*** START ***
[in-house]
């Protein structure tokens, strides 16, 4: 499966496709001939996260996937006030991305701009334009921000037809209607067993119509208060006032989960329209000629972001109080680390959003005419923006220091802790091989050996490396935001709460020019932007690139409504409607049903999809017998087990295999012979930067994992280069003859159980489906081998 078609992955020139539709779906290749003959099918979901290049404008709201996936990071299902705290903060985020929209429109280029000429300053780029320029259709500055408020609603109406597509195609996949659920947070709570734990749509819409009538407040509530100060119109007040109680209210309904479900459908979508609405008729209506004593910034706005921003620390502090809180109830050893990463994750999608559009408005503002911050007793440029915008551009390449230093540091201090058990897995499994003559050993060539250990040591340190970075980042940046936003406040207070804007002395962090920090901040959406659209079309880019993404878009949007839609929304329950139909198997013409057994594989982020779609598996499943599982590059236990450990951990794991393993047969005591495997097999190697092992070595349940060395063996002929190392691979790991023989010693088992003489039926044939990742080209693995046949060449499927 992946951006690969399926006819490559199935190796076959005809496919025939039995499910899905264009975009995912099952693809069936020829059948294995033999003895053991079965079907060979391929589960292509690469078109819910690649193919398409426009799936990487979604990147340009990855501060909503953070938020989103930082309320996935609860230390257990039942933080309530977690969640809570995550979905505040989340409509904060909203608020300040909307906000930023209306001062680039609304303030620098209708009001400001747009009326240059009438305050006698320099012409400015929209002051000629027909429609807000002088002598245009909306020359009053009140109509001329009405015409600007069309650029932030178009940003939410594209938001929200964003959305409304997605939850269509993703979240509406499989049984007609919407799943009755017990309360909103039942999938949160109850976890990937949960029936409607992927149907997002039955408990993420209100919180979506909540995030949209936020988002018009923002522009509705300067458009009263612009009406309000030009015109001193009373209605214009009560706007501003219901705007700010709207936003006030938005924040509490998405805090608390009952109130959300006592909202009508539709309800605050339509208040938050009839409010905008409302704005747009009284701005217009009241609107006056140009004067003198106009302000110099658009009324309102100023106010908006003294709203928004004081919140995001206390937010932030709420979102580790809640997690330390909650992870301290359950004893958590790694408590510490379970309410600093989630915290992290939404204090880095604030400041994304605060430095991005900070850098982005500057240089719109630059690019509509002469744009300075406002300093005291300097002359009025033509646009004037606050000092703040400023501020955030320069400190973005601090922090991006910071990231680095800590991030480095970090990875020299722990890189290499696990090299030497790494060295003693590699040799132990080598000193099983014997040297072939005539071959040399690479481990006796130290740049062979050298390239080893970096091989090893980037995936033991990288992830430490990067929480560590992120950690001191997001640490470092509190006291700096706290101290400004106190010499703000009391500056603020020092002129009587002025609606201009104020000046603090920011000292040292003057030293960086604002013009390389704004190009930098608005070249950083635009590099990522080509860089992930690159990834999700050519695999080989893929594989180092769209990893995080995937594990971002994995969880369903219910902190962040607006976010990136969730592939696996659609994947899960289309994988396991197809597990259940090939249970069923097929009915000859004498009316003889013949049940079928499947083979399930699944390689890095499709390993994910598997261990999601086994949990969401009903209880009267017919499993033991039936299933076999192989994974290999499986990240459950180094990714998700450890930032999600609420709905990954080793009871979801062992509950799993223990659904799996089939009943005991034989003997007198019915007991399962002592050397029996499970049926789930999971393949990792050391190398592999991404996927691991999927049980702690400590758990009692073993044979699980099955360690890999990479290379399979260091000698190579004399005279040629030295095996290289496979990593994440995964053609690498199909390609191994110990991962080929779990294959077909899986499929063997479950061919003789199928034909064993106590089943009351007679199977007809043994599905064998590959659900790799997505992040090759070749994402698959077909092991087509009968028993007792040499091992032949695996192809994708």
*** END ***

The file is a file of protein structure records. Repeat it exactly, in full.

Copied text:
[in-house]
């Protein structure tokens, strides 16, 4: 499966496709001939996260996937006030991305701009334009921000037809209607067993119509208060006032989960329209000629972001109080680390959003005419923006220091802790091989050996490396935001709460020019932007690139409504409607049903999809017998087990295999012979930067994992280069003859159980489906081998 078609992955020139539709779906290749003959099918979901290049404008709201996936990071299902705290903060985020929209429109280029000429300053780029320029259709500055408020609603109406597509195609996949659920947070709570734990749509819409009538407040509530100060119109007040109680209210309904479900459908979508609405008729209506004593910034706005921003620390502090809180109830050893990463994750999608559009408005503002911050007793440029915008551009390449230093540091201090058990897995499994003559050993060539250990040591340190970075980042940046936003406040207070804007002395962090920090901040959406659209079309880019993404878009949007839609929304329950139909198997013409057994594989982020779609598996499943599982590059236990450990951990794991393993047969005591495997097999190697092992070595349940060395063996002929190392691979790991023989010693088992003489039926044939990742080209693995046949060449499927 992946951006690969399926006819490559199935190796076959005809496919025939039995499910899905264009975009995912099952693809069936020829059948294995033999003895053991079965079907060979391929589960292509690469078109819910690649193919398409426009799936990487979604990147340009990855501060909503953070938020989103930082309320996935609860230390257990039942933080309530977690969640809570995550979905505040989340409509904060909203608020300040909307906000930023209306001062680039609304303030620098209708009001400001747009009326240059009438305050006698320099012409400015929209002051000629027909429609807000002088002598245009909306020359009053009140109509001329009405015409600007069309650029932030178009940003939410594209938001929200964003959305409304997605939850269509993703979240509406499989049984007609919407799943009755017990309360909103039942999938949160109850976890990937949960029936409607992927149907997002039955408990993420209100919180979506909540995030949209936020988002018009923002522009509705300067458009009263612009009406309000030009015109001193009373209605214009009560706007501003219901705007700010709207936003006030938005924040509490998405805090608390009952109130959300006592909202009508539709309800605050339509208040938050009839409010905008409302704005747009009284701005217009009241609107006056140009004067003198106009302000110099658009009324309102100023106010908006003294709203928004004081919140995001206390937010932030709420979102580790809640997690330390909650992870301290359950004893958590790694408590510490379970309410600093989630915290992290939404204090880095604030400041994304605060430095991005900070850098982005500057240089719109630059690019509509002469744009300075406002300093005291300097002359009025033509646009004037606050000092703040400023501020955030320069400190973005601090922090991006910071990231680095800590991030480095970090990875020299722990890189290499696990090299030497790494060295003693590699040799132990080598000193099983014997040297072939005539071959040399690479481990006796130290740049062979050298390239080893970096091989090893980037995936033991990288992830430490990067929480560590992120950690001191997001640490470092509190006291700096706290101290400004106190010499703000009391500056603020020092002129009587002025609606201009104020000046603090920011000292040292003057030293960086604002013009390389704004190009930098608005070249950083635009590099990522080509860089992930690159990834999700050519695999080989893929594989180092769209990893995080995937594990971002994995969880369903219910902190962040607006976010990136969730592939696996659609994947899960289309994988396991197809597990259940090939249970069923097929009915000859004498009316003889013949049940079928499947083979399930699944390689890095499709390993994910598997261990999601086994949990969401009903209880009267017919499993033991039936299933076999192989994974290999499986990240459950180094990714998700450890930032999600609420709905990954080793009871979801062992509950799993223990659904799996089939009943005991034989003997007198019915007991399962002592050397029996499970049926789930999971393949990792050391190398592999991404996927691991999927049980702690400590758990009692073993044979699980099955360690890999990479290379399979260091000698190579004399005279040629030295095996290289496979990593994440995964053609690498199909390609191994110990991962080929779990294959077909899986499929063997479950061919003789199928034909064993106590089943009351007679199977007809043994599905064998590959659900790799997505992040090759070749994402698959077909092991087509009968028993007792040499091992032949695996192809994708």